51P5bUSPVFL._SX340_BO1,204,203,200_[1]“There’s a fashion now for fat, hyper-intellectual, cooler-than-thou novels that are loaded with lard and siphoned of believable feeling…” This is how Mary Karr, the poet and memoirist, has described today’s novel and this is how I felt about Jonathan Franzen’s “Purity”.

I loved “The Corrections”, and I always look forward to and read the next Jonathan Franzen novel. Although I found Purity disappointing, Franzen can definitely weave a story and  Purity is no exception. Its 560 pages take us from Oakland to Bolivia to Denver and back to Oakland. We meet anarchists, environmentalists, journalists, authors, politicians, information leakers and hangers on. Each character has a complex story and we learn that many of those stories are interrelated.

The book begins with an introduction to Pip Tyler, who is working in a job she hates while trying to find a way to pay her $130,000 in student loans. We very quickly learn that a core part of Pip’s personality revolves around her love for her very difficult, poverty stricken mother, who raised Pip alone. Pip describes her relationship with her mother as “tainted by moral hazard”, and we come to learn that is true in more than one way. Throughout the book Pip is pressing her mother for information about her father.

When we first meet Pip she is living in a squalid house with a disabled housemate, a schizophrenic housemate, political activists and on a temporary basis, two German peace activists. One of the German peace activists suggests that Pip go to Bolivia and work with famous East German Internet outlaw Andreas Wolf and the Sunlight Project. The Sunlight Project leaks the world’s secrets, the kind that governments, individuals and businesses would rather not disclose. Pip initially declines, reflecting that she could never leave her mother, but reconsiders after a series of events, including communicating with Wolf and a promise of assistance with finding her father. And then off to Bolivia Pip goes.

While in Bolivia and after her return, the story takes many interesting and unexpected twists and turns and we learn a lot about the characters and their interrelationships.

Franzen uses the novel as an indictment of technology and the Internet, and as a vehicle to address a variety of issues, including feminism, the relationship of men and women, and politics and power. Unfortunately, at times Franzen’s perspective on these issues feels forced and preachy. For instance, when Wolf becomes obsessed with finding his name on the Internet, he muses that “He was so immersed and implicated in the Internet, so enmeshed in its totalitarianism, that his online existence was coming to seem realer than his physical self.” Later, Wolf comments that the Internet is “radiant” with false light. And mixing feminist and technological issues, a character extends an alcohol induced rant “to male-dominated Silicon Valley and the way it exploited not only female freelancers, but women more generally, seducing them with new technologies for chitchat, giving them the illusion of power and advancement while maintaining control of the means of production.” At times the characters in the book feel like nothing more than vehicles to enable Franzen to espouse his views.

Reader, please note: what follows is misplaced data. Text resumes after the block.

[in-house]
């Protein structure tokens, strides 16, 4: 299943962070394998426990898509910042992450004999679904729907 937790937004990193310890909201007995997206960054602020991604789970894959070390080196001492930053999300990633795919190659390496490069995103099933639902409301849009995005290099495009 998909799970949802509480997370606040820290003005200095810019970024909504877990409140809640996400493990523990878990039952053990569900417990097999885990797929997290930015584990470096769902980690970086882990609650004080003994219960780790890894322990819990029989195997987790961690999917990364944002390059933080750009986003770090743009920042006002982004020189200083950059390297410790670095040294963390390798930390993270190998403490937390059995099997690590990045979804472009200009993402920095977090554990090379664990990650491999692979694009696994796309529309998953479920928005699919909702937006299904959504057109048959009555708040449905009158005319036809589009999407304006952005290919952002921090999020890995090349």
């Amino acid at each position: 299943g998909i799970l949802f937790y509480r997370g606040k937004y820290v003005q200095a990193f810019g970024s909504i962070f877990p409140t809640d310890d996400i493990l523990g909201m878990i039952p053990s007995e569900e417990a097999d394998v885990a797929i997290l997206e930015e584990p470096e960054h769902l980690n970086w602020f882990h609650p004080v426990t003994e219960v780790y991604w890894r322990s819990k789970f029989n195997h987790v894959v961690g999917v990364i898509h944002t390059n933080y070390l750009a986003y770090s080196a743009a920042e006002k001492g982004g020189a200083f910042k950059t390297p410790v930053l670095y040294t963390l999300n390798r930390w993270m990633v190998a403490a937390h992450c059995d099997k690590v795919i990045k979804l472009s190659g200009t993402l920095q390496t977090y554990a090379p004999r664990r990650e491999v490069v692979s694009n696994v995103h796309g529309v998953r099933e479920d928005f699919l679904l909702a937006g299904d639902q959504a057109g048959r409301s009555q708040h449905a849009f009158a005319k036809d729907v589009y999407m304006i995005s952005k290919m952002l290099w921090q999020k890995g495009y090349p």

Although the book is extremely well written and the plot takes some interesting and clever twists and turns, Franzen’s characters are one dimensional caricatures of real people who are neither sympathetic nor relatable. When I read a novel I like to learn something from the character’s experiences. I like to feel something that the characters offer through the story that they tell. “Purity” does not provide that sort of reader satisfaction. The novel sucks you in with the promise of delivering greatness and then somehow just misses the mark.

If you are like me though, you will read Purity and everything else that Franzen writes in the hopes that this talented writer will get it right the next time.

You can reserve a copy of Purity at the Cuyahoga County Public Library by clicking on http://encore.cuyahoga.lib.oh.us/iii/mobile/record/C__Rb11163916__SPurity__P0%2C4__Orightresult__U__X7?lang=eng&suite=mobile